In Vitro Test Spots Healthy Embryos, Improving Success Rate

By Stephanie Lee
San Francisco Chronicle.

A woman struggling to conceive children through in vitro fertilization can now turn to a growing number of Bay Area startups with sophisticated technologies designed to make the frustrating process cheaper and more successful.

In vitro fertilization, or IVF, consists of fertilizing eggs with sperm in a laboratory and embedding the most promising embryos in the womb.

But the difficulty of accurately predicting which embryo will succeed often drives women to pay for multiple IVF rounds and to carry twins or triplets at a risk to their health.

One new and noninvasive diagnostic test based on Stanford University research is being touted for its ability to spot a successful embryo early in development.

Auxogyn, the Menlo Park company behind the test, recently announced a deal that gives the pharmaceutical giant Merck exclusive rights to commercialize the test in Europe and Canada, where it is already available on a limited basis.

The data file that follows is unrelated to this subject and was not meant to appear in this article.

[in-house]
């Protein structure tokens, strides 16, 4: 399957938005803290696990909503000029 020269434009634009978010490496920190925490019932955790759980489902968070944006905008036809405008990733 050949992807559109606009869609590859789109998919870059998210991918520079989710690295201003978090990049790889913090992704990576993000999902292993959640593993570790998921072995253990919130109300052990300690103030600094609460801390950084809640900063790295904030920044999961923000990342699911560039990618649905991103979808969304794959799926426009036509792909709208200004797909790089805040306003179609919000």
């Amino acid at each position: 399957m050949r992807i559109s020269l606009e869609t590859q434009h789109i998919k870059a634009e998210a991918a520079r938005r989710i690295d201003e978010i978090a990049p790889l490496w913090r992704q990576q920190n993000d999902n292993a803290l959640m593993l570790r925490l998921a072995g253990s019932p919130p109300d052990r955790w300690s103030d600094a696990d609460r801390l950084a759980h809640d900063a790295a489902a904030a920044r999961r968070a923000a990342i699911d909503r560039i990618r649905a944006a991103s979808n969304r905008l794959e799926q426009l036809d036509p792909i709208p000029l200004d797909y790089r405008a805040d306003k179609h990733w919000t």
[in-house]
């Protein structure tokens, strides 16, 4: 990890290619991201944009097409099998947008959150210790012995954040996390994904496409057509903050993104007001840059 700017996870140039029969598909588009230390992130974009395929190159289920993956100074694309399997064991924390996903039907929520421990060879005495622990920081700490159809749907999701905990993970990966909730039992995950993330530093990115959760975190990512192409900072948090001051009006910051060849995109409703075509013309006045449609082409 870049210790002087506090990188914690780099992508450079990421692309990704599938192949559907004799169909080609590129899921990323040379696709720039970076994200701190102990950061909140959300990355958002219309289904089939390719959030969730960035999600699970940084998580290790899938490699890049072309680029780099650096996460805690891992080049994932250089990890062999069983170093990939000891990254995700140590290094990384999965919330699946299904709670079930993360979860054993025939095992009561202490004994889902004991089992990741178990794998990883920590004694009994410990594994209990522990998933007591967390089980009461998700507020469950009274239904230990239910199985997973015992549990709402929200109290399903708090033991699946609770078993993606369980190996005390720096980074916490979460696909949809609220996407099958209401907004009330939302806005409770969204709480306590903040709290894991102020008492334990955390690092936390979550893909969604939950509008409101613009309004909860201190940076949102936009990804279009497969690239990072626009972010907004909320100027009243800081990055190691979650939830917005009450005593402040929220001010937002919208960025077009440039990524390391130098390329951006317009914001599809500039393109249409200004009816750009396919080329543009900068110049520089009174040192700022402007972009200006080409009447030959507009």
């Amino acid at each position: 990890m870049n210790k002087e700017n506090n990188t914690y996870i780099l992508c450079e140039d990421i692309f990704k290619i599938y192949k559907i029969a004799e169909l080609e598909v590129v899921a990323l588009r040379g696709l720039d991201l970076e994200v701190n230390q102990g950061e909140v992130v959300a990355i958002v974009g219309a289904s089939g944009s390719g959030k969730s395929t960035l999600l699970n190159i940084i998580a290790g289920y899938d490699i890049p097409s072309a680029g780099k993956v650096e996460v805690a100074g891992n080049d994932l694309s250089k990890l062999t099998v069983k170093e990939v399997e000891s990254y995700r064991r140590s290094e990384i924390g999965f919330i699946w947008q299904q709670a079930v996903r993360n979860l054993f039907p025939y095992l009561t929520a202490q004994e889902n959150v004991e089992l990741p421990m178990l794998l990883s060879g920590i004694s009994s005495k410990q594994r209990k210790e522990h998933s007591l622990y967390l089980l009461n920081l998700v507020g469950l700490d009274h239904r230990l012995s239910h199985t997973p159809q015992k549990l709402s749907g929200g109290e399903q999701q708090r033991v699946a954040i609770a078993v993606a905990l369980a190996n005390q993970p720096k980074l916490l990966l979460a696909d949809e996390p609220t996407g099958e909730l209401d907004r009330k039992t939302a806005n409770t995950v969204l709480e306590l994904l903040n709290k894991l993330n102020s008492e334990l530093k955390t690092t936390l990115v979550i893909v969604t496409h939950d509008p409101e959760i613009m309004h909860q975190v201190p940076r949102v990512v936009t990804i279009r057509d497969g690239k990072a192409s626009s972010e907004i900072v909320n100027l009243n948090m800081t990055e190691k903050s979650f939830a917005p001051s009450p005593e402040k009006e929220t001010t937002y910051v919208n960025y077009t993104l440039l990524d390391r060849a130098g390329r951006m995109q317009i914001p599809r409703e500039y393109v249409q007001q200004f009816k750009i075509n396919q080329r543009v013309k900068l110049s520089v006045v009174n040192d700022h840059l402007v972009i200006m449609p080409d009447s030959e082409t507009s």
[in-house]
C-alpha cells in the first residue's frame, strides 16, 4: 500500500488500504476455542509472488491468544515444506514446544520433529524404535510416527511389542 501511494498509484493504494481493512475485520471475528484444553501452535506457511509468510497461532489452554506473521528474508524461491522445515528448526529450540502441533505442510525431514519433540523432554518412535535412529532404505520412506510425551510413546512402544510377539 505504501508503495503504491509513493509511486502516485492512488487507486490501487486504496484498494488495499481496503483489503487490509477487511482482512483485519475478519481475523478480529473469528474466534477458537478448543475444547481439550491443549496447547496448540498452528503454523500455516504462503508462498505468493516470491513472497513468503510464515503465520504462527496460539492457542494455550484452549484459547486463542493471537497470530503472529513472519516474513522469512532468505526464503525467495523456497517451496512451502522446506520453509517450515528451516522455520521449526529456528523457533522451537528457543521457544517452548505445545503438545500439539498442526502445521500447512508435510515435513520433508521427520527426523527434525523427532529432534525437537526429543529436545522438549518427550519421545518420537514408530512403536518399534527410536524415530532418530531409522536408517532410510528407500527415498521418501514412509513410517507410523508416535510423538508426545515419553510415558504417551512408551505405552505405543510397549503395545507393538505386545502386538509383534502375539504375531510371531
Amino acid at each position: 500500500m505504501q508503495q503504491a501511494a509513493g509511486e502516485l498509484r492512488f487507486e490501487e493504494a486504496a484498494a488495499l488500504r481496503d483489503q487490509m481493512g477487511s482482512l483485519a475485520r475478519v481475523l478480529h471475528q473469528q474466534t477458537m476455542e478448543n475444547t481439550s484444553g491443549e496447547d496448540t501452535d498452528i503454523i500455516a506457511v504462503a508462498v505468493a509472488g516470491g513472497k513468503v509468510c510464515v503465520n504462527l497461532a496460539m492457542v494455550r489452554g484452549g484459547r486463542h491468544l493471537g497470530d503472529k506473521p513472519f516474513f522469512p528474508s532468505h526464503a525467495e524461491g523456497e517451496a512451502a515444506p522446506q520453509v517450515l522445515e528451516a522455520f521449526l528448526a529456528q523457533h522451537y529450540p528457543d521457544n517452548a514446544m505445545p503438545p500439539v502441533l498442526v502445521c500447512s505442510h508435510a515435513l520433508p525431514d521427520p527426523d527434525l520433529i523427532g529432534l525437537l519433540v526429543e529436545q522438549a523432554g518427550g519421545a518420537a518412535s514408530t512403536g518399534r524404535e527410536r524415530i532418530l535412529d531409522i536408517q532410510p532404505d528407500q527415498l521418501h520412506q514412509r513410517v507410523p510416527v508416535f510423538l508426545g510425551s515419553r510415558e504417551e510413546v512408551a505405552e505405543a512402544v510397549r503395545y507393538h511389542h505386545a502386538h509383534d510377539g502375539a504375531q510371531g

Recent advancements in IVF diagnostic tests “will probably allow for a significant increase in pregnancy rate due to the fact that the best embryos will be picked,” said Dr. Shahin Ghadir, a fertility specialist at the Southern California Reproductive Center who is not involved with Auxogyn.

The global market for infertility drugs and devices will hit $4.8 billion in 2017 compared with $3.6 billion in 2010, according to Transparency Market Research.

Age can be a factor in pregnancy complications and a reason to seek out IVF, and aspiring mothers tend to be a little older these days.

Data from the National Center for Health Statistics show that women in their 40s are more likely to have babies now than at any time in more than four decades.

IVF isn’t ideal in terms of efficacy or cost. About 41 percent of IVF cycles with fresh embryos result in live births for women under 35, a rate that significantly drops off in later age, according to the Society for Assisted Reproductive Technologies.

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